Retailers shift their ad spending from TV, radio and print ads to digital ads.
If you can’t beat ’em, learn to deal with ’em. Direct marketing expert Herschell Gordon Lewis tells how to get around the spam filters.
Think back to the antediluvian year 2000. If somebody had used the phrase “spam filter,” you would have replied: “What’s that?”
Advance your rocket-driven Internet clock to mid-2003. Just as an exercise in astonishment, look up “spam filter” on Google: You’ll find some 250,000 entries under that subject. I’d say, “Wow!” but inspecting even a few of them, the serious student of spam filters has to wonder how many “filters” are just mindless blockades, keeping out useful messages along with the sexual enhancement products, discount mortgages and closeouts on trekking shoes.
The game of “Gotcha!”
If you’ve tested subject lines, you know that invariably “Free shipping” outpulls “Discount.” But no matter any more. Even the “first generation” spam filters hunt and destroy both “Free” and “Discount.” The advantage retailers enjoy (temporarily) is twofold:
1. Except for the most obvious profanities, first generation filters attack only the sender’s name and the subject line, not total text.
2. Our customers aren’t yet remotely as widely exposed to spam filters as are computers in business organizations.
Treat point 2 carefully. America Online 8.0 makes a major issue of its spam filtration and offers subscribers a single “Report spam” click. Danger! An AOL subscriber-and there are 34 million of them-who’s in a nasty mood can put The Mark of Cain on your perfectly innocent message.
Second generation filters penetrate more deeply into a message, looking for trouble. Some will throw any communications that have even a tinge of questionability into a “Dubious” bin.
So how is today’s marketer to compete, with all these negatives out there?
First, don’t run scared. Filters aren’t even close to saturation, and retailers-whose online offers may be aimed at consumers rather than businesses-are less likely to run afoul of them.
Second, if your online offers are aimed at businesses, alert them and give a reason (dollar-saving is the best) to let your stuff through.
Third, don’t let AOL cow you. Communicate with that octopus, explaining yours is a legitimate business and you’d appreciate knowing their guidelines. That step might-note it’s might, not will-generate benevolence when the inevitable nasty subscriber turns you in. One or two complaints don’t have much of an effect. They’re after the giant spammers.
Watch for these
Most spam filters look for these words:
and these symbols:
You get the idea. Any word or symbol that seems promotional is suspect.
Have you looked in puzzlement at an e-mail whose subject line is something like rwylysw taywt? It isn’t a mistake and it isn’t an accident. It’s an attempt-usually successful from a filtration standpoint- to bypass spam filters. From a comprehensional or annoyance standpoint? That’s a different matter. The same is true of subject lines where the words are spaced out-R E F I N A N C E N O W. They beat the spam blockers, but they’re confusing as well. They are nothing more than a lame attempt to keep doing what the marketer has always done and not find creative ways to slip by technology and communicate with customers.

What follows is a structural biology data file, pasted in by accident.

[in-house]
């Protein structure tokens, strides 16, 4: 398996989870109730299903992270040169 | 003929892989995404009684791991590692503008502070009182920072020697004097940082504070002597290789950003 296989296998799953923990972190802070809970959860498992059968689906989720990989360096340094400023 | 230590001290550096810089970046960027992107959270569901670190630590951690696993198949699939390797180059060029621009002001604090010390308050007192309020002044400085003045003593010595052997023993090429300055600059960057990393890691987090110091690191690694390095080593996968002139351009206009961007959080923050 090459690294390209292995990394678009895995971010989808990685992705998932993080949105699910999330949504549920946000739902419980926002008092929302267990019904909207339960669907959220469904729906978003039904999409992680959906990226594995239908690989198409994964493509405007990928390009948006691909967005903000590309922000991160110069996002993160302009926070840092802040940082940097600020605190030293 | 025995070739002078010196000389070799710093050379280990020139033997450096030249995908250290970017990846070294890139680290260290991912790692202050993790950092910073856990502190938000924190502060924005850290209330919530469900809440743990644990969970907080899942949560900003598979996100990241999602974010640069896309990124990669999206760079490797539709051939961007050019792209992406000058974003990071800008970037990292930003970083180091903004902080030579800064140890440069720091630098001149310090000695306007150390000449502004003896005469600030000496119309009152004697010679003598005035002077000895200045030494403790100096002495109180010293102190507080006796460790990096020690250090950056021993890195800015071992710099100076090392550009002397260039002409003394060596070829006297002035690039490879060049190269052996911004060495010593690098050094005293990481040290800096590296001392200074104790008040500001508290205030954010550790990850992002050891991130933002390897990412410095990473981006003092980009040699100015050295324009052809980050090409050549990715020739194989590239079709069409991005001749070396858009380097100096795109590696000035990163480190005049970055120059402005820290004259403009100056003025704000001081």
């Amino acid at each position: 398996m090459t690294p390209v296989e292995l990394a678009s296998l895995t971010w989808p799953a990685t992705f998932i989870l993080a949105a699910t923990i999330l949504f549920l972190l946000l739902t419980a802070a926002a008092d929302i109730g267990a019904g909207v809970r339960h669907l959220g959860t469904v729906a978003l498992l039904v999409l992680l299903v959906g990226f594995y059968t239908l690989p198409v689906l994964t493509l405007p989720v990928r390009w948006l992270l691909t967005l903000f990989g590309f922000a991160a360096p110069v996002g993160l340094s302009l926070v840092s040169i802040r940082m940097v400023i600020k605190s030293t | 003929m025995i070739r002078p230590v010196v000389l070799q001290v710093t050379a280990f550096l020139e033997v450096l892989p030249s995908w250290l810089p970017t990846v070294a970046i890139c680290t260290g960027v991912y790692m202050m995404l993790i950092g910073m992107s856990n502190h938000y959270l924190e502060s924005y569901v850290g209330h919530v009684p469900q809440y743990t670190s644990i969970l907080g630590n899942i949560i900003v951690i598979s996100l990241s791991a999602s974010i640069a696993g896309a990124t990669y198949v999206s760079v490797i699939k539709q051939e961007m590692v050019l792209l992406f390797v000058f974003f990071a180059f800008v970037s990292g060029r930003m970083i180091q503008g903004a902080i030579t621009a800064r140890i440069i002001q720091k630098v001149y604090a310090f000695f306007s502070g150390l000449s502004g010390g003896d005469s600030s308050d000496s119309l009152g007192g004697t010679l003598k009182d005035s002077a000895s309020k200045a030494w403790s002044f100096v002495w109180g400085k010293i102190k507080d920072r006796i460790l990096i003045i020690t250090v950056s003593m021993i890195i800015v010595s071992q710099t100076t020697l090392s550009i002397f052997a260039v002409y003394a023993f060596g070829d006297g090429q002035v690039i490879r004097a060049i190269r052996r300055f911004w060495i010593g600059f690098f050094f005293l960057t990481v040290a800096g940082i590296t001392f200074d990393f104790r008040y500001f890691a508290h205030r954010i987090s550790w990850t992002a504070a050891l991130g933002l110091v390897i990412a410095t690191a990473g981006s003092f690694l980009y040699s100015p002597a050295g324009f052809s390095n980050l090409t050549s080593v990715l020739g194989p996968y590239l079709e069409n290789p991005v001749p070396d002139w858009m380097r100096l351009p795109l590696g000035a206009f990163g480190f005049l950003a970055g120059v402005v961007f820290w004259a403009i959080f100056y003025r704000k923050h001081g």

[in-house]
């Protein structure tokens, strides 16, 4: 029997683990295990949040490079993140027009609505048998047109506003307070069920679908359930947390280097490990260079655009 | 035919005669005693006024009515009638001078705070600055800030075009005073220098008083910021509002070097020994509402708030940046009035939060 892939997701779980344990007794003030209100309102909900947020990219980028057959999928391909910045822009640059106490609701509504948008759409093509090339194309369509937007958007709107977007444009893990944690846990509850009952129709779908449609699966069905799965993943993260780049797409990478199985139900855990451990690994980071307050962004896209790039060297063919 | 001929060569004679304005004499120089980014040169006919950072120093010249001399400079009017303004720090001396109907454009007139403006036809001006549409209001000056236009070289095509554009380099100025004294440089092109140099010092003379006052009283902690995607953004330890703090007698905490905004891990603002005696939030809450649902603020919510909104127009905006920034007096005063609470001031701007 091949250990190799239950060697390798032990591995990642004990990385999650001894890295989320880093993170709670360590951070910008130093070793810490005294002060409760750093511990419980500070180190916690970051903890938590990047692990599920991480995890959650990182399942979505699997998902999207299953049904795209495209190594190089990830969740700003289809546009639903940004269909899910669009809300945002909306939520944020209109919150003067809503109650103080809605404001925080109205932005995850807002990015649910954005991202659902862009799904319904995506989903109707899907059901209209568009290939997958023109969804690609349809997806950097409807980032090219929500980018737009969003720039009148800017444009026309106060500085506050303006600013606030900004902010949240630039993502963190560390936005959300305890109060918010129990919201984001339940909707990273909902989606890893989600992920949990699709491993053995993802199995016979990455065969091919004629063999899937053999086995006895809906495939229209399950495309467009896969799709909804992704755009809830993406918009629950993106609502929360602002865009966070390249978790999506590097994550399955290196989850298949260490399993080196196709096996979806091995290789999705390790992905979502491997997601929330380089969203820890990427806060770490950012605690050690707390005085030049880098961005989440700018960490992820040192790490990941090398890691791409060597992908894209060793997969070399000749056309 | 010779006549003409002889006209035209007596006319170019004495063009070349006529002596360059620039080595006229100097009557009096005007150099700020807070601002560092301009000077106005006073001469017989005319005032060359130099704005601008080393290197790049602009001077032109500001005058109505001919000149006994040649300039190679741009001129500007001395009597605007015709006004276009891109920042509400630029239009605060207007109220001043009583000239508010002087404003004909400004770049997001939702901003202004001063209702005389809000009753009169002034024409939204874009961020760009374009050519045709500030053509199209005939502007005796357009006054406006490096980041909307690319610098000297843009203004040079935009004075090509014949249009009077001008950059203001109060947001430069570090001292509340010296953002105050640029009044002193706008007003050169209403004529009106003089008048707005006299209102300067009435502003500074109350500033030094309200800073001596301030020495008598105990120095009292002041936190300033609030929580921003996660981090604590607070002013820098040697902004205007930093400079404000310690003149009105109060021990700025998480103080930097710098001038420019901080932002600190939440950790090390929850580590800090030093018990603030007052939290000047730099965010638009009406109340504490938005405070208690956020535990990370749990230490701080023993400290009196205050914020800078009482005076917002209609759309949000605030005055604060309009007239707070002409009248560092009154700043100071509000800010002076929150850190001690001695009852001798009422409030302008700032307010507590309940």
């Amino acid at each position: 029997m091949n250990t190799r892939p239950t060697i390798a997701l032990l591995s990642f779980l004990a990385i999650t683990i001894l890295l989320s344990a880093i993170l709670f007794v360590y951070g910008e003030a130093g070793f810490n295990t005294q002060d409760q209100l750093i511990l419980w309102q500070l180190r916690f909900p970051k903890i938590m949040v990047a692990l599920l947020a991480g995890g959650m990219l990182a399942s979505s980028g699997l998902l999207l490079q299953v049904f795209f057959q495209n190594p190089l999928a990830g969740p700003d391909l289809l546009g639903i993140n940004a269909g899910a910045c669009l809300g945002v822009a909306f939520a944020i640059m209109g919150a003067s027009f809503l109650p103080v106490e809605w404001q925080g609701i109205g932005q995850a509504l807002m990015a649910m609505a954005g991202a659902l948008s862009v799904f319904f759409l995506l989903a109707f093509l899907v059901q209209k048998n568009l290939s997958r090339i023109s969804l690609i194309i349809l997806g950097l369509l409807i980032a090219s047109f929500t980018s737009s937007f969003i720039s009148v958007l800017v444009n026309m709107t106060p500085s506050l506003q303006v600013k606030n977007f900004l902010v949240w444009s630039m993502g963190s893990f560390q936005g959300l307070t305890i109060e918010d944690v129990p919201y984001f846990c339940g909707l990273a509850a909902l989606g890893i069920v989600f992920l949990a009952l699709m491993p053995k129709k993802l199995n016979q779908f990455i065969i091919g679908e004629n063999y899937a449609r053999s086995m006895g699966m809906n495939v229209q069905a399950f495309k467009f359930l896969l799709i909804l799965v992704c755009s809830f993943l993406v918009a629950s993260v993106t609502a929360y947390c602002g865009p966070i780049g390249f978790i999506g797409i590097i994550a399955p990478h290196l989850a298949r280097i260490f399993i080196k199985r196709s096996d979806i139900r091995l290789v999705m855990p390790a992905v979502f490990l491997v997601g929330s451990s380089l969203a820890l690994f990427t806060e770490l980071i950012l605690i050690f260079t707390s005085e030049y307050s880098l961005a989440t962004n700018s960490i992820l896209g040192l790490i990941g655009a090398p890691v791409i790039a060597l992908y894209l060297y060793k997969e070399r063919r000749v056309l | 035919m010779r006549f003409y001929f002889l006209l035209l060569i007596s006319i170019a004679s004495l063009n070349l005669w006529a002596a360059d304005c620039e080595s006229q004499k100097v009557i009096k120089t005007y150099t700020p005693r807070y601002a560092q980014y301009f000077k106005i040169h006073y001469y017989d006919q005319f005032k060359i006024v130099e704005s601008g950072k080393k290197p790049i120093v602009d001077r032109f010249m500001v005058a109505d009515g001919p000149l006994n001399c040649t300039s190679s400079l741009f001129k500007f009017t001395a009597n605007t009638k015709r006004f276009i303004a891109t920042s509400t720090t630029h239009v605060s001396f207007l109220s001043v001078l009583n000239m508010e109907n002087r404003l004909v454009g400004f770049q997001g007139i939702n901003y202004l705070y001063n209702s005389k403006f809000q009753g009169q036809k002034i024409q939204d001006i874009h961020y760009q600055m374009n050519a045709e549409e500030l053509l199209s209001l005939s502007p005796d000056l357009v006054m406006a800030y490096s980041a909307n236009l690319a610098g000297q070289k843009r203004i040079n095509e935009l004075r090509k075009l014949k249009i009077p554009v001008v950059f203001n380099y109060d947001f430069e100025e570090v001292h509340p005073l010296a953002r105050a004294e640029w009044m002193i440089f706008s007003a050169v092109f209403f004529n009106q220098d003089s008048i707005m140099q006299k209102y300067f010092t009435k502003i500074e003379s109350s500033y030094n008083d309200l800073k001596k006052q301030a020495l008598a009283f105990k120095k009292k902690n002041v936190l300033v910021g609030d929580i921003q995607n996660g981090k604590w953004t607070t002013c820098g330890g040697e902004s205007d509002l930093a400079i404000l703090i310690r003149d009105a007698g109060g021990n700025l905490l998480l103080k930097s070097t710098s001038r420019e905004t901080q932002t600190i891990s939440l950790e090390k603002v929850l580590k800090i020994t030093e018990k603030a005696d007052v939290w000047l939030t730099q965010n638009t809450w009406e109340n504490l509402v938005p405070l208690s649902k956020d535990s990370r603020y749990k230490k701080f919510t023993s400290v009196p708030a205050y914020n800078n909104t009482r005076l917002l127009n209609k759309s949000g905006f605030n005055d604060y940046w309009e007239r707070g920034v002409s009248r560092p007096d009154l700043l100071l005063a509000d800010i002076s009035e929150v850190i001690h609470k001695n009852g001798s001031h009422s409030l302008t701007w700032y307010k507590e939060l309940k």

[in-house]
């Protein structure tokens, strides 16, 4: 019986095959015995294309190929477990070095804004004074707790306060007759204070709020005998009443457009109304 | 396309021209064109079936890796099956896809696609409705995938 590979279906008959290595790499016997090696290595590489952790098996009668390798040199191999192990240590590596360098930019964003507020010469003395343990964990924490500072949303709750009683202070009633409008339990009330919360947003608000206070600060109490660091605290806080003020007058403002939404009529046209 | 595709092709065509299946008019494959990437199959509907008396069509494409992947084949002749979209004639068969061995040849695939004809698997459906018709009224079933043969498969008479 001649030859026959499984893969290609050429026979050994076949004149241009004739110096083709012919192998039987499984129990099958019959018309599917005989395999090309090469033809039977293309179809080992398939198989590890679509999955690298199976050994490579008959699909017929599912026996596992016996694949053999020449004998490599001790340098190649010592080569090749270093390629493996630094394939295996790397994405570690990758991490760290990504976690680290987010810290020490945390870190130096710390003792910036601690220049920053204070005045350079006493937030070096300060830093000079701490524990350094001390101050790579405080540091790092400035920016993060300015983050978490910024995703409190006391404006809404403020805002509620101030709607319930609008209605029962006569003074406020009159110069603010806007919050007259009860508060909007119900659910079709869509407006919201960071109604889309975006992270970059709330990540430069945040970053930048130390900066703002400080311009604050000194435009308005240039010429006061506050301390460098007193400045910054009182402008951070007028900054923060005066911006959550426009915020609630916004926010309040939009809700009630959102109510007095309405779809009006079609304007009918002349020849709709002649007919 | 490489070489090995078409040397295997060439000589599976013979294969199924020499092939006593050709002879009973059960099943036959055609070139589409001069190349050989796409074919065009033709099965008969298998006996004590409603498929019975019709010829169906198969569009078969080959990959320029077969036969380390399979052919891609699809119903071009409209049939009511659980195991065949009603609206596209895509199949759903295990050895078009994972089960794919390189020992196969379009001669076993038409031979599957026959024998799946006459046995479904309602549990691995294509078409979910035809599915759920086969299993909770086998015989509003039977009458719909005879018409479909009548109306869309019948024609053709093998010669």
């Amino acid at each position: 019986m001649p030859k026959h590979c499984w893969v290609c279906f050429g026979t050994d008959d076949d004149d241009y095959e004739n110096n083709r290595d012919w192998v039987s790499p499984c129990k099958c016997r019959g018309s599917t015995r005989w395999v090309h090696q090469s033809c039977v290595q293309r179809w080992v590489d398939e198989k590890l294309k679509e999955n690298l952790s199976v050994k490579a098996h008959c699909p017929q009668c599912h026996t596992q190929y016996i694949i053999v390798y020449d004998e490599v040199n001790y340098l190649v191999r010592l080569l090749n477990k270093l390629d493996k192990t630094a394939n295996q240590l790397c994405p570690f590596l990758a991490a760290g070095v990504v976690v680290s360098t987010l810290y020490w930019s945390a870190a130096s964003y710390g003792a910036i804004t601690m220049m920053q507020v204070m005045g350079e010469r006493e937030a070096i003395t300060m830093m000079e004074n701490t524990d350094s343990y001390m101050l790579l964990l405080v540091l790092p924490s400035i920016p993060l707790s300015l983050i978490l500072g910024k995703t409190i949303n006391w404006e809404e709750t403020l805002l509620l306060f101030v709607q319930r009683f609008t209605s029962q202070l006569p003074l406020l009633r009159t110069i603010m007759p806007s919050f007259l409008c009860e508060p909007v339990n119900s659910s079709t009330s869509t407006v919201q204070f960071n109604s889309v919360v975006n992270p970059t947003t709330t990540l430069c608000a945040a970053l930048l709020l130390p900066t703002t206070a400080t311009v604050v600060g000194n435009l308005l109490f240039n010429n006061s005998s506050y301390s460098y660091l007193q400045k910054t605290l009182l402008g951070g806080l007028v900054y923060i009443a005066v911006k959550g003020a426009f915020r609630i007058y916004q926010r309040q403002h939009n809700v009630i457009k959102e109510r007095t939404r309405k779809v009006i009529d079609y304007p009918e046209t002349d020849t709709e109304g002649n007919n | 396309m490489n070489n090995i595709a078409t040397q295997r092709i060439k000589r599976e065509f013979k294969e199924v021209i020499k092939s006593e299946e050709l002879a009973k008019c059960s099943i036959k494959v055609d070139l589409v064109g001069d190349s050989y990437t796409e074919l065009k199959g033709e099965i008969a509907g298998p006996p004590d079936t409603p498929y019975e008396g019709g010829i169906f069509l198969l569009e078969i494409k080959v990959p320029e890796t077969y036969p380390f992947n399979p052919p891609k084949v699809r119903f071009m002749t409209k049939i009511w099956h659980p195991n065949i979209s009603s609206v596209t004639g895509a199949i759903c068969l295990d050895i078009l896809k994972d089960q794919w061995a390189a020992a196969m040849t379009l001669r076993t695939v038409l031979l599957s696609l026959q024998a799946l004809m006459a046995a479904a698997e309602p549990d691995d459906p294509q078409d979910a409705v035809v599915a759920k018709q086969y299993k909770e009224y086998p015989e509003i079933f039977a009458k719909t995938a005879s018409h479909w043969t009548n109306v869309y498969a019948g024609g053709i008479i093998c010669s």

And asterisks are death. Spam filters gobble them up like dustbusters at work. So, can you believe it? A flower vendor had this subject line on a Father’s Day e-mail: “Save up to $20* while you come through for Dad!” In the text, another asterisk suggested clicking on a link. The explanation at the end of the colorless rainbow: “$10 off for $75* or more, $15 off $95* or more, $20 off $125* or more.” Then, in mice-type: “*Exclusive of applicable service and shipping charges and taxes.” I long have opined there’s little room for asterisks in any selling copy and none in e-mail. Now the filters reinforce my opinion with strong teeth.
A hard look at a favorite word
A client who sells vitamins and supplements reports that even though spam filters attack the word “Free,” recent testing still has subject lines with that word bringing greater response than either “10% off!” or “20% off.”
I’ve seen replacements for “Free shipping”-“Of course we’ll pay for shipping” and “Never a shipping charge.” Do these have the simple power of “Free shipping?” Probably not, because I haven’t seen them repeated; but the end may be near for our favorite word, and not only for shipping.
That means a mild retreat. First generation filters don’t seem to recognize these substitutes:
-look what you get, with our compliments
-at our risk
-you don’t risk a dime
-not one penny
No, these aren’t as strong; but yes, they’re more likely to survive the filter attack.
Every commercial spam filter seems to include a “heuristic” option. More often than not, the word isn’t explained. All it means is the recipient has an opportunity to exclude filtration of words, symbols, and other elements he or she wants to get, while including filtration of words and phrases he or she doesn’t want. For example, an accountant lives and dies by the dollar, cent, and percent symbols. So, as a heuristic option, an accountant would exclude these from filtration.
For a retailer, a positive move can be notifying customers they should tell their online providers that e-mails from you should slide through because these are private offers or billing information. Starting the message with an apparently private offer to “preferred customers” can reinforce that suggestion.
Retailers have all the best of it, because most commercial filters are aimed at commercial customers-businesses that have many computers, each of which represents lost productivity due to unwanted e-mails. Meanwhile, most retailers’ messages go to individual’s private computers where the spam filters are not as pervasive.